This article was published in Australian Dictionary of Biography, Volume 9, (MUP), 1983
Joseph William Kirton (1861-1935), auctioneer, politician and secretary, was born on 23 November 1861 at Ballarat East, Victoria, son of Emanuel Kirton, boot-maker, and his wife Jane, née Milburn, both from Cumberland, England. After attending Oldham's National School and its successor, the Dana Street State School, he was apprenticed to a trade and then worked in the Post and Telegraph Department. He continued his studies with a tutor from the School of Mines and became an auctioneer and commission agent. On 20 April 1893 at Williamstown he married a Ballarat girl, Annie Elder Thomas (d.1897). He married Violette Hillas Finnis with Congregational forms at Ballarat on 26 August 1899.
A teetotaller and Sabbatarian, Kirton also expressed the concern of goldfields society for social justice and economic opportunity. His ideas matured within three powerful Ballarat institutions, the Lydiard Street Wesleyan Church Mutual Improvement Association, the Australian Natives' Association and the South Street Debating Society. He was president of the A.N.A. at Ballarat in 1890 and Victorian president in 1895.
Elected to the Legislative Assembly in April 1889, Kirton represented Ballarat West until May 1904 (except briefly in 1894), and again from July 1907 to December 1908. He chaired the 1897-98 royal commission on old age pensions, was a member of royal commissions on gold mining (1889-91) and the factories and shops laws (1900-02), and served as minister without office under Irvine from June 1902 to April 1903 when he became chairman of the Ballarat Water Commission.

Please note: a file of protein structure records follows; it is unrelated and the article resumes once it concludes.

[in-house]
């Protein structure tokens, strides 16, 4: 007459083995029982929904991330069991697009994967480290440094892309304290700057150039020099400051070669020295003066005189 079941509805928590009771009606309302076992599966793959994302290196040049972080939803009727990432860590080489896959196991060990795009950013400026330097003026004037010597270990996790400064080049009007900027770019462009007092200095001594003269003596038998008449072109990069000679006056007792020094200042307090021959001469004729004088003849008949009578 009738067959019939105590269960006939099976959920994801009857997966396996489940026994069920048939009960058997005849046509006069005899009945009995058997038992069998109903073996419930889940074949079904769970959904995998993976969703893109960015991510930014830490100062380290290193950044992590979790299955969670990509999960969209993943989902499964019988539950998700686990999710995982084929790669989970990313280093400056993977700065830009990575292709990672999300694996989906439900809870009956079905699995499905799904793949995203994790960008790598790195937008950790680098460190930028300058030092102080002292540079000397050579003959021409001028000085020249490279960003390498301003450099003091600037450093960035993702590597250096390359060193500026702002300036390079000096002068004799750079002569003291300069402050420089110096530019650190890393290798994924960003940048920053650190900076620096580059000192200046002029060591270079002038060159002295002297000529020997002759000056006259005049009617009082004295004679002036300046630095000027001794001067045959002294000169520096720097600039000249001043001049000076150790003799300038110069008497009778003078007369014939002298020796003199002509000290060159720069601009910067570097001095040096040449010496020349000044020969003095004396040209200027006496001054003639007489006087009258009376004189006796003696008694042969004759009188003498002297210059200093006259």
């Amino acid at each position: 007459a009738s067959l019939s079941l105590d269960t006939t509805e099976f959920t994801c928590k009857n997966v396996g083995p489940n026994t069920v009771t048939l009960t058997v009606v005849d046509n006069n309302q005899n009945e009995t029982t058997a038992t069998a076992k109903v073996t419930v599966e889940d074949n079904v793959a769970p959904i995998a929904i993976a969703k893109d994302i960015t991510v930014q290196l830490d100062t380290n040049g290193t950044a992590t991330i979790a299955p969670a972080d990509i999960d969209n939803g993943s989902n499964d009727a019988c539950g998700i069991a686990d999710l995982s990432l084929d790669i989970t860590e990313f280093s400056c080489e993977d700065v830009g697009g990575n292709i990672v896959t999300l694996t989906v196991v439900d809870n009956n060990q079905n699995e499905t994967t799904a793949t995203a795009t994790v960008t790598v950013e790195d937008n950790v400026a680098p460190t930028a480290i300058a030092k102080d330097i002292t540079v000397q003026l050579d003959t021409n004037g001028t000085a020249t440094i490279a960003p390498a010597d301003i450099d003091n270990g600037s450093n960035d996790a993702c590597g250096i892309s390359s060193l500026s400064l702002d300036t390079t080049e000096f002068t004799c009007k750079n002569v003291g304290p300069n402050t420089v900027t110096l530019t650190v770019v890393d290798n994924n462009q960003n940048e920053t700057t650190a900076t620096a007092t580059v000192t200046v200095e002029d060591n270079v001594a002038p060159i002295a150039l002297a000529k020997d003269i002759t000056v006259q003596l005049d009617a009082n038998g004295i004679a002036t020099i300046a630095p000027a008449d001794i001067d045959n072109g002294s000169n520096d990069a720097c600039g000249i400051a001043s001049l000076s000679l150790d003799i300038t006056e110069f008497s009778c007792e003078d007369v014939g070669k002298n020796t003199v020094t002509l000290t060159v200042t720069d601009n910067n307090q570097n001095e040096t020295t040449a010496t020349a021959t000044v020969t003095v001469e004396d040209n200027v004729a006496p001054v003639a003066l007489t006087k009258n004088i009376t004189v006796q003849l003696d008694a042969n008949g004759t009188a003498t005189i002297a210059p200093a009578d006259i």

Kirton condemned privilege and fought single-handed against the abuse of free railway passes. As well as pioneering old age pensions he passionately supported the income tax, abolition of plural voting and votes for women. A strong Federationist, he hoped for strictly limited Senate powers. In the 1890s he championed the poor, particularly through village settlement schemes; he openly supported strikers, accepted the socialist rhetoric of the workers as the true producers of wealth and advocated salary cuts for top public servants. As a minister, however, he seemed to forget lifelong principles and by calling the rail strike of May 1903 a rebellion he so alienated the Ballarat Courier and his working-class support that he lost his seat.
In 1911 Kirton moved to Melbourne where he established a Collins Street estate agency. He also became secretary of the Victorian Master Bakers' Association. (His younger brother Alfred James, later member of the Legislative Assembly for Mornington, was a Melbourne baker from 1913.) In 1914 Kirton, representing the Federal Master Bakers' Association in the Commonwealth Court of Conciliation and Arbitration, blocked a call for day baking and in 1921 he fought for changes to the day baking bill. He resigned his secretaryship in May 1921, his brother selling his bakery about the same time. In an emotional farewell the Master Bakers' Association praised Kirton as much for his dissemination of culture as for the improvements he had wrought in the trade, while Kirton acknowledged friendships which only the 'grim Reaper' could break.
He died at Balwyn on 12 October 1935 and was buried in Burwood general cemetery, survived by his wife, two daughters and a son.
Weston Bate, 'Kirton, Joseph William (1861–1935)', Australian Dictionary of Biography, National Centre of Biography, Australian National University, http://adb.anu.edu.au/biography/kirton-joseph-william-6977/text12123, published first in hardcopy 1983, accessed online 31 July 2016.
This article was first published in hardcopy in Australian Dictionary of Biography, Volume 9, (MUP), 1983